An ambulance vehicle, nicknamed ‘Ellie’ delivers street-based outreach services
Outreach and healthcare workers at Elevate Northwestern Ontario (NWO) and Joseph Esquega Health Centre unveiled a new outreach tool on Friday afternoon that will allow them to deliver street-based health care to the city’s homeless and other marginalized populations.
Nicknamed “Ellie,” a name chosen through a community contest, a remodeled ambulance vehicle goes around the city of Thunder Bay, Ont. so that workers can deliver medicine and test for HIV and Hepatitis, while also giving out snacks, warm food and harm prevention kits such as naloxone.
“It’s about, for us, handing out harm reduction supplies [and] one of the big things we do here is testing for HIV and Hep C and Hep B, so being able to offer that right out of the vehicle, is a big plus,” said Elevate NWO director for education and community development, Eric Shih.
He said although the vehicle has only been in service for the last few months, residents who can benefit most from it have already been relying on it and spreading the message to let others know as well.
“By offering it in a nonjudgmental [and] accessible way with staff that are friendly, staff that are accommodating [and] staff that have worked with this population, I think we are just going to see more success,” Shih said, “[and] already in the last couple weeks, we’ve tested a good number of folks. I think over 30.”
In addition to tests, once a week a registered nurse and an attending physician are also in the outreach van so that they can treat wounds or any infectious diseases that need to be managed for individuals who need medical attention.
“As far as reluctance to go to care, [its because] … they are not willing to enter the system due to their issues of withdraw, depending on what they are using,” said Cheryl Everall, the Medical Director of Joseph Esquega Health Centre and the attending physician on the outreach van.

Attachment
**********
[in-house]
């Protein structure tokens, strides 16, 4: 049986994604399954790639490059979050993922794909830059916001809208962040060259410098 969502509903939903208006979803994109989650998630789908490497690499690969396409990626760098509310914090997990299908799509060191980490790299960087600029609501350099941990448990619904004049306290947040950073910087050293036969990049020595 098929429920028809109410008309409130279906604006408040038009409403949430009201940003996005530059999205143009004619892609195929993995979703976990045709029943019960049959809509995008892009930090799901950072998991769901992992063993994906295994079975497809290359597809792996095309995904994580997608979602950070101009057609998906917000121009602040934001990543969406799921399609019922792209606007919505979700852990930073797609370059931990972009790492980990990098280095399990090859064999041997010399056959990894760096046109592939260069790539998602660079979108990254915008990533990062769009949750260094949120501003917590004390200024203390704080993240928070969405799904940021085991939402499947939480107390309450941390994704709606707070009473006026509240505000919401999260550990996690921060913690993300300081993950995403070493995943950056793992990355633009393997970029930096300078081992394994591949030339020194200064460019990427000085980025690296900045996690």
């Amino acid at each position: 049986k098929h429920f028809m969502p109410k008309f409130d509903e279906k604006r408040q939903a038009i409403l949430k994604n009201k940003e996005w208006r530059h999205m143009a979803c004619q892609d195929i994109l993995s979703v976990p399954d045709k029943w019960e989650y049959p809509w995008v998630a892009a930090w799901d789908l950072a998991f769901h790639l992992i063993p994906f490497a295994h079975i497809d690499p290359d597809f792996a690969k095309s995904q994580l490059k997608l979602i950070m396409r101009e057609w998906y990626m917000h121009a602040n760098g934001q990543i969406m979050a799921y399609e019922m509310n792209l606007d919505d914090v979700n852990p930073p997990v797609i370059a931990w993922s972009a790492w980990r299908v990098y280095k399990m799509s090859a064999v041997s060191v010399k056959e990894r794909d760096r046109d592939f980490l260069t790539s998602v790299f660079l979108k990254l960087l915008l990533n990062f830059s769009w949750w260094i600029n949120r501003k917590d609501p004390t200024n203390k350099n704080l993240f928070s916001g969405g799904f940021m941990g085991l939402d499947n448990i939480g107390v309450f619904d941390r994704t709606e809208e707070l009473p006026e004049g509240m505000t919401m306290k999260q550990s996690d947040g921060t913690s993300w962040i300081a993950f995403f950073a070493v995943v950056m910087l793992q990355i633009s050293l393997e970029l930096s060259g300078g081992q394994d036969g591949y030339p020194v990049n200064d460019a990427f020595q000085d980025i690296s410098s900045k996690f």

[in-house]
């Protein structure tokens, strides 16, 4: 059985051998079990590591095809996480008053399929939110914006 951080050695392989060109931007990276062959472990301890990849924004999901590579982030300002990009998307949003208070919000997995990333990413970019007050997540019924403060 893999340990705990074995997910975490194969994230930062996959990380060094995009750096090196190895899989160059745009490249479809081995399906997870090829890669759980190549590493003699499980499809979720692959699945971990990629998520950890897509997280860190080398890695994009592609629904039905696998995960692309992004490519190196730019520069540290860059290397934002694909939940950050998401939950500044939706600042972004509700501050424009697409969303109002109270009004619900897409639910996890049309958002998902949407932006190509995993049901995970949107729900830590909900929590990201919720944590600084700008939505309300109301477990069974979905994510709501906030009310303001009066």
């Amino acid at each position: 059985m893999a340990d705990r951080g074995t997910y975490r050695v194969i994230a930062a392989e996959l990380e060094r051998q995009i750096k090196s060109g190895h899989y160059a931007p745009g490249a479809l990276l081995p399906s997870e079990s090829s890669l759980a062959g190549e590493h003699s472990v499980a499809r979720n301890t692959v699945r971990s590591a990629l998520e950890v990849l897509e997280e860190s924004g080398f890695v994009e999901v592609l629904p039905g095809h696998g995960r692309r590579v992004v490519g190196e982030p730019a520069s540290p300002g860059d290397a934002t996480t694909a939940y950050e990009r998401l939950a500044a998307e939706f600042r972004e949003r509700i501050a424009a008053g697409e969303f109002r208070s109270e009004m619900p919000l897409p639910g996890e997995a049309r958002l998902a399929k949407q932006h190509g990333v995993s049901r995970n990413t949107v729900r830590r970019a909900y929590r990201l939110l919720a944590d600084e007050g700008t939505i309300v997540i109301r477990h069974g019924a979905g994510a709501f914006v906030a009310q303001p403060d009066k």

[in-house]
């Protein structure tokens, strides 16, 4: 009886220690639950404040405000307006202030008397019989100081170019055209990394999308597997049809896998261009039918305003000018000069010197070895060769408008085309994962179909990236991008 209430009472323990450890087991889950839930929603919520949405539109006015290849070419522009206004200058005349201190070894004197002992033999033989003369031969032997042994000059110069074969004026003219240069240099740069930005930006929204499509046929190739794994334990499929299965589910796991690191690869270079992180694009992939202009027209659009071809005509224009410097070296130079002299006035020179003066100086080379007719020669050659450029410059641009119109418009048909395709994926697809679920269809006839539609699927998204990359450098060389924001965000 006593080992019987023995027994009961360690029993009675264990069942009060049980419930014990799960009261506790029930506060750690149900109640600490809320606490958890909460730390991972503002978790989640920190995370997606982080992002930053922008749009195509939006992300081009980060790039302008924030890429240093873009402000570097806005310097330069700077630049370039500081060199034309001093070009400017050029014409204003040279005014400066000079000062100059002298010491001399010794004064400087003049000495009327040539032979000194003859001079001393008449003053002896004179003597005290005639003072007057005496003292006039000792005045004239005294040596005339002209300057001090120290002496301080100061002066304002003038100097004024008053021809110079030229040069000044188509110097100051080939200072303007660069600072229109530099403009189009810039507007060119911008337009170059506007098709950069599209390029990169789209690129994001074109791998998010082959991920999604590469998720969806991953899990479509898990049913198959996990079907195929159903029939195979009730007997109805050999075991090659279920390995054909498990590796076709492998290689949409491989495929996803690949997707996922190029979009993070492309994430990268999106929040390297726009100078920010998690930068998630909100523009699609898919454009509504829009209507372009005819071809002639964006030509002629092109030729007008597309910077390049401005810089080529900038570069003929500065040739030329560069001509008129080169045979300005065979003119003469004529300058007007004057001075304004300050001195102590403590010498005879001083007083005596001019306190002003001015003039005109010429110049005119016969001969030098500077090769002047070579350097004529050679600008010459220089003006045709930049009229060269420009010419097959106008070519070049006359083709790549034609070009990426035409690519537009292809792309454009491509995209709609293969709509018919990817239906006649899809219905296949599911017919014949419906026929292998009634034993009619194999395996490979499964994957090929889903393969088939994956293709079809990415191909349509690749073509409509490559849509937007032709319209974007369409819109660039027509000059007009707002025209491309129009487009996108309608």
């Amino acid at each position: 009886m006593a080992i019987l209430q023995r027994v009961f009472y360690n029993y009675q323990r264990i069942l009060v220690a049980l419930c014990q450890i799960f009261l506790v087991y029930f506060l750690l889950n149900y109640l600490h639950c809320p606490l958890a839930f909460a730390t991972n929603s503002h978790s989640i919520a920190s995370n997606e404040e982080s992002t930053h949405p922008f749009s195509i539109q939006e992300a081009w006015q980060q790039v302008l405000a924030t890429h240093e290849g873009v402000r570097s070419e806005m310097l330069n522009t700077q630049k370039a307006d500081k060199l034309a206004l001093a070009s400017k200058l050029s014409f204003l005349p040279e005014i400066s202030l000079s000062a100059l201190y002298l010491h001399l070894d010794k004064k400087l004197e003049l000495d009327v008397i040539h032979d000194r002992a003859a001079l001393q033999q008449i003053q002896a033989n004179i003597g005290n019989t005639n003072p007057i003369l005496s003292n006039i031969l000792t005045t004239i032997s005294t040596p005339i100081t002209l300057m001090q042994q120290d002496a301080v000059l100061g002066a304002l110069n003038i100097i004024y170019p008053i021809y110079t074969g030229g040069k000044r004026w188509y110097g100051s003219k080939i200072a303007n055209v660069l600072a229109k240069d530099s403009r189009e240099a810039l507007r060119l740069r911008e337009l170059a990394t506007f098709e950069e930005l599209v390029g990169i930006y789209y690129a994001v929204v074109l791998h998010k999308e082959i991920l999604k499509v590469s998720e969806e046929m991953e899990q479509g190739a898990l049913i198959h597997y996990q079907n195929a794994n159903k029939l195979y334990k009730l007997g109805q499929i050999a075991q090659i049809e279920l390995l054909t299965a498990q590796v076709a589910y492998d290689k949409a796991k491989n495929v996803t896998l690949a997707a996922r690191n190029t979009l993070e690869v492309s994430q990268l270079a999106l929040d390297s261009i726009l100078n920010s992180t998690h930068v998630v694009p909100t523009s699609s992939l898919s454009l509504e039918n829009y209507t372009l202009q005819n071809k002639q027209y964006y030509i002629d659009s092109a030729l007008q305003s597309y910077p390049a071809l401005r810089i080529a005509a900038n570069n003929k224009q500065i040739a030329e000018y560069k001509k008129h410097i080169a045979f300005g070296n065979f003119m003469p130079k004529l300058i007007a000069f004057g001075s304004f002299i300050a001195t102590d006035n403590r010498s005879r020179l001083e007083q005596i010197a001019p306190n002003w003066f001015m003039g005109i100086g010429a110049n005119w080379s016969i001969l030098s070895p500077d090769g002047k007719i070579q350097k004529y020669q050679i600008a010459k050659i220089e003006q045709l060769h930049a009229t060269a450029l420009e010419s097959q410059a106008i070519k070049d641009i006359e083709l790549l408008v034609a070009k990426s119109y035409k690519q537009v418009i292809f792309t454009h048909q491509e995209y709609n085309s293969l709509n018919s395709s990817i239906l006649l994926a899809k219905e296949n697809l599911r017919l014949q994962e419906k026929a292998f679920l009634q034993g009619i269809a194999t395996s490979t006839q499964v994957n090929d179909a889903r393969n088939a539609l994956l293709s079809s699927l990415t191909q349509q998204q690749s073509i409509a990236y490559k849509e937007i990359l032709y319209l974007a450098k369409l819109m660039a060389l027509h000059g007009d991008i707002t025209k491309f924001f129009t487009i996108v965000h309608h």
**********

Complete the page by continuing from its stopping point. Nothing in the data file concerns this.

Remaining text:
She said another big reason why individuals refuse to seek medical care or attend the hospital is because of stigma and the concern that they won’t receive the treatment they need due to their circumstances and addiction.
“We get a chance to reduce the stigma coming from them to the health care system by being able to show some compassion and to take that extra step to say that we are willing to meet you where you are at,” said registered nurse, Jessica Laesser.
Recently, the outreach team distributed 35 naloxone kits, Everall said, with two of those kits being used to reverse an overdose earlier this week.
“There were dangerous opioids in this particular case,” Everall explained, “somebody was a new user and hadn’t tried before and was unaware and had an overdose. There was actually two people that used the naloxone kits and two people reversed.”
She said although this outreach service is still quite new, clients have already expressed their gratitude and are coming back to seek help regardless of their situation.
The team’s future goal is to not only service Thunder Bay and the surrounding areas, but also travel to remote communities in northwestern Ontario to deliver testing and other medical services.